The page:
Extending a composite Builder pattern

My goal is to implement an API that allows the end-user of my crate to construct a complex object through the Builder pattern. And to reduce complexity in a single Builder I decided to split the builder into several sub-builders, such as the user will be able to configure individual sub-aspects of the Object domain through the "enter/leave" functions entering in a sub-builder and then returning back to the context of the parent builder.

This is an example of this approach:

struct Constructor<'x> {
    x: &'x usize,
    y: usize
}

struct SubConstructor<'x> {
    constructor: &'x mut Constructor<'x>
}

impl<'x> Constructor<'x> {
    fn set_y(&mut self, y: usize) -> &mut Self {
        self.y = y;
        
        self
    }
    
    fn enter_sub(&'x mut self) -> SubConstructor<'x> {
        SubConstructor { constructor: self }
    }
    
    fn build(&self) -> usize {
        *self.x + self.y
    }
}

impl<'x> SubConstructor<'x> {
    fn double(&mut self) -> &mut Self {
        self.constructor.y *= 2;
        
        self
    }
    
    fn leave_sub(&mut self) -> &mut Constructor<'x> {
        self.constructor
    }
}

fn main() {
    let x = 50;

    let z = Constructor {x: &x, y: 0}
        .set_y(100)
        .enter_sub().double().leave_sub()
        .build();
        
    println!("{}", z);
}

(Version 1)

Works perfectly fine. But I faced an issue with the borrow-checker when I decided to implement a "Helper" extension for one of the builders:

trait Helper<'x> {
    fn double_twice(&'x mut self) -> &mut Self;
}

impl<'x> Helper<'x> for Constructor<'x> {
    fn double_twice(&'x mut self) -> &'x mut Self {
        self.enter_sub().double().double().leave_sub()
    }
}

(Version 2 - with extension)

It says that double_twice returns a value referencing data created by double_twice function, which is not true, because leave_sub() returns just &mut Self and is semantically equal to just returning a self value in this case.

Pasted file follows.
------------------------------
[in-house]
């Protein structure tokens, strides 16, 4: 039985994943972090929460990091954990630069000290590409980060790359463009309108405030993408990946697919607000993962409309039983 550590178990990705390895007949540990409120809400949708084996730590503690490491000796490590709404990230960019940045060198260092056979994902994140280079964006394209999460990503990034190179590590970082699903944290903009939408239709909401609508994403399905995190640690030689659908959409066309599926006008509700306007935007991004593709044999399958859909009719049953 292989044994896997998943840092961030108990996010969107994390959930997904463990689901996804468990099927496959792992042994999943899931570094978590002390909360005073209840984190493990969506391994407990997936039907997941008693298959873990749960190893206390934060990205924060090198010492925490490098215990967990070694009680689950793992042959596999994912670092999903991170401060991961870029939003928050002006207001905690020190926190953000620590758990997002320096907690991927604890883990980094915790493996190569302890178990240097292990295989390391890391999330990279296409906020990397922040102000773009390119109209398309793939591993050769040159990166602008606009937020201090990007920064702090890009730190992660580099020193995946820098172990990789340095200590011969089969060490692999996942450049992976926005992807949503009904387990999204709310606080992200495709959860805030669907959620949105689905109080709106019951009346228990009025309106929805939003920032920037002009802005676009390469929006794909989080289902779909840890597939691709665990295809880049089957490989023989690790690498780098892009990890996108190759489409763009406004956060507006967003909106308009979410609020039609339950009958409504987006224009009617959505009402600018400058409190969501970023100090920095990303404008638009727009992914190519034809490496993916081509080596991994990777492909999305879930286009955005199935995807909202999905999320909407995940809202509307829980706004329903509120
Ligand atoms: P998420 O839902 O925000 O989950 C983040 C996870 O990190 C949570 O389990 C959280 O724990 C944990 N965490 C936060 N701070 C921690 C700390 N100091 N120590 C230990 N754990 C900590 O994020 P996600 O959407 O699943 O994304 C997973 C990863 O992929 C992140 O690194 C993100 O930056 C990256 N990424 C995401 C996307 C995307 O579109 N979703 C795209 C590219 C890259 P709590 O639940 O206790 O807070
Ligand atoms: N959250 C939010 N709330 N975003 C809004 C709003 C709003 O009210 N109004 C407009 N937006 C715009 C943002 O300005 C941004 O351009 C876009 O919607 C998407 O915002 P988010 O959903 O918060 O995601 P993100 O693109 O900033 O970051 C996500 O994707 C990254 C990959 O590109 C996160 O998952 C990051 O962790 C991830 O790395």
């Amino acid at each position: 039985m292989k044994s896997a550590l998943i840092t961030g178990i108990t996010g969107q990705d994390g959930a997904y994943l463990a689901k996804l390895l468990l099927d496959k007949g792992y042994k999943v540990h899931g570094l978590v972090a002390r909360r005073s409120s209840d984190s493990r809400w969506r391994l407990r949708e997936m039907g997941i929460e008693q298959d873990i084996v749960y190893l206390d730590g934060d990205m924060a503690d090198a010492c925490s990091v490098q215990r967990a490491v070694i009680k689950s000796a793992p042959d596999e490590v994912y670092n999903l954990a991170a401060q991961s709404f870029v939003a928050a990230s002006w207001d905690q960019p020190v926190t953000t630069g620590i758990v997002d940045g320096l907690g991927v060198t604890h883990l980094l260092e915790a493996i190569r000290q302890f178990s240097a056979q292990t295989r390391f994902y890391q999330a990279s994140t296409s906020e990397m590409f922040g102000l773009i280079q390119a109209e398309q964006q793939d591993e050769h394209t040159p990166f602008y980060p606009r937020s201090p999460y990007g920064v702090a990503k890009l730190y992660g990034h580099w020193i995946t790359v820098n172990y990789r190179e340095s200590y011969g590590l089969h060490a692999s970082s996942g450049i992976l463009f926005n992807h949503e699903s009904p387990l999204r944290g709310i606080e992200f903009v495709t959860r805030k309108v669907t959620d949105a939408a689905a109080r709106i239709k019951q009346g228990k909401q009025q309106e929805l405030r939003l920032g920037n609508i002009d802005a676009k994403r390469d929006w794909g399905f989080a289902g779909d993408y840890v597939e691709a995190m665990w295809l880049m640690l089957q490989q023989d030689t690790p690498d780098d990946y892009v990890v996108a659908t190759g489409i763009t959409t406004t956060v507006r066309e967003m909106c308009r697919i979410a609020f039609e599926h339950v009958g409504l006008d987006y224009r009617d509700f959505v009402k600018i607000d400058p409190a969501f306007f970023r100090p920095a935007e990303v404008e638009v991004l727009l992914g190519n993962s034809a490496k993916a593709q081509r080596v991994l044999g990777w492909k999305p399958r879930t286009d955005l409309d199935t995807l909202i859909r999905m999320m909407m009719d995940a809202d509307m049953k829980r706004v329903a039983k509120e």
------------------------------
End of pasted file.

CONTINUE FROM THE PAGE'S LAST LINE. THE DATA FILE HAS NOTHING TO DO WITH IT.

How to explain borrow-checker that the leave_sub() doesn't return a value bound to SubConstructor's instance?

See the SubConstructor::leave_sub(). It takes self by reference and returns another reference, which means the returned one actually referring the SubConstructor. After the reborrow desugaring, its body will becomes &mut self.constructor.

Solution is to make all SubConstructor's methods to take self by value. Otherwise it can't move out its reference to Constructor, as we don't have full ownership of this value in the methods.

2 Likes

Types like &'a mut Type<'a> are trouble. The invariance of &mut T will often cause borrows to live longer than desired. I teased apart the two lifetimes to get this:

https://play.rust-lang.org/?version=stable&mode=debug&edition=2018&gist=fe0aa922f7d7f0b0427ef9b0eb89450c

Which gives this error:

   Compiling playground v0.0.1 (/playground)
error[E0312]: lifetime of reference outlives lifetime of borrowed content...
  --> src/main.rs:34:9
   |
34 |         self.constructor
   |         ^^^^^^^^^^^^^^^^
   |
note: ...the reference is valid for the lifetime 'a as defined on the impl at 26:10...
  --> src/main.rs:26:10
   |
26 | impl<'x, 'a> SubConstructor<'x, 'a> {
   |          ^^
note: ...but the borrowed content is only valid for the anonymous lifetime #1 defined on the method body at 33:5
  --> src/main.rs:33:5
   |
33 | /     fn leave_sub(&mut self) -> &'a mut Constructor<'x> {
34 | |         self.constructor
35 | |     }
   | |_____^

with the relevant definitions being

struct Constructor<'x> {
    x: &'x usize,
    y: usize
}

struct SubConstructor<'x, 'a> {
    constructor: &'a mut Constructor<'x>
}

impl<'x, 'a> SubConstructor<'x, 'a> {
    fn leave_sub(&mut self) -> &'a mut Constructor<'x> {
        self.constructor
    }
}

These are the semantics you want, so that the borrow returned by leave_sub has the same lifetime as the borrow used to enter the SubBuilder. But, the borrow checker forbids this, and for good reason: with that signature, you would be allowed to call leave_sub twice and obtain aliasing borrows of Constructor!

The conclusion is that leave_sub⁠—and therefore, all methods on SubConstructor⁠—must take self by value.

2 Likes

Thank you for replies, guys!

I tried to play with lifetimes too before opening this thread, but no luck. The reason I would prefer lifetimes instead of pass by value everywhere is that in real implementation the stuff owned by Cunstructor is much more "heavyweight" than presented in these simplified snippets. And I will also have to use these constructors very intensively too. So I concern that moving by value may lead to performance penalties.